Pac-Man Puzzle might look bland, but that didn't stop Namco from cramming the game full of devilishly difficult brain benders.
Namco's Pac-Man Puzzle both delighted and frustrated me with its steep difficulty, in later levels. If you're not the type of gamer who is willing to fail again and again (and again) to trial-and-error your way to a scenario's solution, then you should stay far, far away. If, on the other hand, you enjoy logic games and don't mind crunching away at the same puzzle off and on for days until a solution presents itself, Pac-Man Puzzle is a good addition to your mobile library.
The game features 50 puzzles, with Pac-Man, pellets, and (sometimes) ghosts already placed. Gamers are given a handful of Tetris-like blocks to place around the levels themselves. The goal is place your blocks in such a way that Pac-Man eats all the pellets before being nabbed by a ghost.
Once all your pieces are set, the action plays out automatically, and Pac-Man and the ghosts move according to predetermined rules, ala Chu Chu Rocket. If Pac-Man hits a wall he turns left. He turns right if both front and left are blocked by walls, and will move backwards if all three directions are blocked.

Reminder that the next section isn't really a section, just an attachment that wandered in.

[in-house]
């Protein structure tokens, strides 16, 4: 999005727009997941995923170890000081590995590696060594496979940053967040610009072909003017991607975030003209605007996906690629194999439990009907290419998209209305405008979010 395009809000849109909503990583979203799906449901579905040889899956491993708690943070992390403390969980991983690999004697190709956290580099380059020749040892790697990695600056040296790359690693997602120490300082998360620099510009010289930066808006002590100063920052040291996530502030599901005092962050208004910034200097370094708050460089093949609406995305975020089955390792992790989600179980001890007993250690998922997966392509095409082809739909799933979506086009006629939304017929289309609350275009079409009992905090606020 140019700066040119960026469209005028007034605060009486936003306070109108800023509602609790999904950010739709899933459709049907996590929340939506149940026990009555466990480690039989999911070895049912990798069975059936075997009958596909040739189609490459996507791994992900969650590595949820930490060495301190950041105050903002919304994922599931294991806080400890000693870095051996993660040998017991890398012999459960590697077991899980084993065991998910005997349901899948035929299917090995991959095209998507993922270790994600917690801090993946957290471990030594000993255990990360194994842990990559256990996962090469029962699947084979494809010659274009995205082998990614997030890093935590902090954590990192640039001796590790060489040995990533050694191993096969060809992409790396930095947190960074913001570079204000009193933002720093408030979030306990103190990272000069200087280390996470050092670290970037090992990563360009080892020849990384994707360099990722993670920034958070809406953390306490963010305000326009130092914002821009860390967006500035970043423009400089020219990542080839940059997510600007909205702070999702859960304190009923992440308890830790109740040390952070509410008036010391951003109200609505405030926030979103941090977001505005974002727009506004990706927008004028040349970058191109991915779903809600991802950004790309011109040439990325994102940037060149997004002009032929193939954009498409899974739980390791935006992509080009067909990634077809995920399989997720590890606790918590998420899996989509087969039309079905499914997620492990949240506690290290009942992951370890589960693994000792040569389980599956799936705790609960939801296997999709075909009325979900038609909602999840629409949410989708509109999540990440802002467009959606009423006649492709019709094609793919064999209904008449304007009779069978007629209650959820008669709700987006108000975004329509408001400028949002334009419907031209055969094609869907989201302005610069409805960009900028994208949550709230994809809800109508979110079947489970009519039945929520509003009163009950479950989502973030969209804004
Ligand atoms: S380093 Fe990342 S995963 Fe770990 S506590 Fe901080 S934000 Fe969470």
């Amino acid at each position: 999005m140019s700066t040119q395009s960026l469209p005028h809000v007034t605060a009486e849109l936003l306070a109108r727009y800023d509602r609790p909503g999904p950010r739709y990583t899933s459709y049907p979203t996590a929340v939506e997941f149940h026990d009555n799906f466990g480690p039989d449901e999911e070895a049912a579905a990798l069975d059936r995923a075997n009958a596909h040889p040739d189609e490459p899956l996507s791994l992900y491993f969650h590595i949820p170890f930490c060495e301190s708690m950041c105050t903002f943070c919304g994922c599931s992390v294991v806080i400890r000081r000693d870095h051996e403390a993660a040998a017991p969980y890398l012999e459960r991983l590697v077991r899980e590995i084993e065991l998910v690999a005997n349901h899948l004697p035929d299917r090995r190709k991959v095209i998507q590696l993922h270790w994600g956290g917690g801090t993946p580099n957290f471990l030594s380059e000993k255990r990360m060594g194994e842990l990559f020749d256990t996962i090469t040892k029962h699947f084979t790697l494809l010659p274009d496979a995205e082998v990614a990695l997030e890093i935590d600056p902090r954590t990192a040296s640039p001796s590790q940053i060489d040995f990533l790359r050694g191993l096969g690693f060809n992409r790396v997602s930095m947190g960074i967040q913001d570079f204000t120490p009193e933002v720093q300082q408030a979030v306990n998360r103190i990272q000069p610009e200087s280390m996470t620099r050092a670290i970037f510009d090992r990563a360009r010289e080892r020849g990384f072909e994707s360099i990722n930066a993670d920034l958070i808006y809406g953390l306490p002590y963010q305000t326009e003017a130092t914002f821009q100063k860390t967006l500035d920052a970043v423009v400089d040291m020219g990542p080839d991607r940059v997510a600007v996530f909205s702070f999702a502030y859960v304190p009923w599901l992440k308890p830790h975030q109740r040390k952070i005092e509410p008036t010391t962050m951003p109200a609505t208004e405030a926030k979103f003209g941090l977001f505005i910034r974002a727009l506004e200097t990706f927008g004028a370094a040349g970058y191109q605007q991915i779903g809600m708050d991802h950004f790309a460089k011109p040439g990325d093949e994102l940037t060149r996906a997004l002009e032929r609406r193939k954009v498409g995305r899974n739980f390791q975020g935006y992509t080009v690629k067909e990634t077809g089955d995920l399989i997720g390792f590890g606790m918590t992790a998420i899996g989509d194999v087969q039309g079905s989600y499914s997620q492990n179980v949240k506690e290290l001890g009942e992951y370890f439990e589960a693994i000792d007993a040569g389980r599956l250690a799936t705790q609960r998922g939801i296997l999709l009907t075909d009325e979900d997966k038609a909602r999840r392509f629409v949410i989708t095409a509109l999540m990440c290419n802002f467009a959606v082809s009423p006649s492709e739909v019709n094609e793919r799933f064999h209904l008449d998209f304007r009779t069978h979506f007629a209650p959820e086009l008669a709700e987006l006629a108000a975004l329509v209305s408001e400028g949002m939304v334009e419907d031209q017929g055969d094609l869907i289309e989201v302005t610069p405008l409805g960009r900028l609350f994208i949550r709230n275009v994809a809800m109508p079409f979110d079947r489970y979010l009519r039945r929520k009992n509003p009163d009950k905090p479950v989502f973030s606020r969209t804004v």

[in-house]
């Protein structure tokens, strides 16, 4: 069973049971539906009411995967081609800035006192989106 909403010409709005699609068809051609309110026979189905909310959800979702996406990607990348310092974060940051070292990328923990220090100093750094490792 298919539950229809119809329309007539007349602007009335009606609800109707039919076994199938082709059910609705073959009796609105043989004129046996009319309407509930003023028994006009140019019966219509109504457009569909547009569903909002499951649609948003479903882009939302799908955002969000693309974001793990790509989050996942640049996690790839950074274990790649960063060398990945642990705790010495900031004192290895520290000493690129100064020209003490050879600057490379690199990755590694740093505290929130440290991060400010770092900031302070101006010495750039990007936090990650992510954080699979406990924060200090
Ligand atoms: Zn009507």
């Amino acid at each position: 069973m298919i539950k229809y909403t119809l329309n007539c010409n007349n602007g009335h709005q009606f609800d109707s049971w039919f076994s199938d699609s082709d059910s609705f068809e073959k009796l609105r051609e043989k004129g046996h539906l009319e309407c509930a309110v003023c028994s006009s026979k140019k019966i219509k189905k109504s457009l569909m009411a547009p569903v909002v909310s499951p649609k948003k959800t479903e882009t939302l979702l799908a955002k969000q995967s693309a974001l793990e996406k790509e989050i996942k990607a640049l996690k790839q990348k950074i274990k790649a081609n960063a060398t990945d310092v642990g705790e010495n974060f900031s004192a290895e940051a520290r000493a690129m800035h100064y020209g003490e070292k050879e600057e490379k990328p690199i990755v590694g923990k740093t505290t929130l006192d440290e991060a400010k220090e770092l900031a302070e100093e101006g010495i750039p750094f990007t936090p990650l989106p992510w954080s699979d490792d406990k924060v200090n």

So the challenge becomes setting up your handful of blocks in such a way that Pac-Man follows increasingly-complex paths that will allow him to nab all the pellets without getting caught in a loop or caught by a ghost. It starts off easily enough, but the difficulty curve isn't really gradual at all. By the time I got into the teens I would begin levels with four blocks to place and so much empty space I wasn't even sure where to begin. The puzzle get hard.
Still, through diligence I was able to use deduction, logic, and (mostly) trial-and-error to first get a feel for the path Pac-Man must take to achieve victory, and then how to make that happen, with the blocks I had available to me. For most of the puzzles, anyway. It's a great feeling, because unlike most puzzle games there are no accidental solutions. You can't just randomly place the pieces for two or three attempts and stumble upon half or all the solution. To pass a puzzle you have to understand it inside and out.
Pac-Man Puzzle is a bit lacking in its presentation, with almost no sound, plain black backgrounds, and sparse animations. With that in mind, the type of gamer who will enjoy the entertaining (albeit repetitious) gameplay probably doesn't care. The appeal is to the same group of people who enjoy Sudoku puzzles, and no one solves them for the graphics.
Puzzle fans should give it a try. Others should stay away, less they receive a harsh lesson in frustration.
What's Hot: Puzzles are genuinely challenging, even early on
What's Not: Extremely bland presentation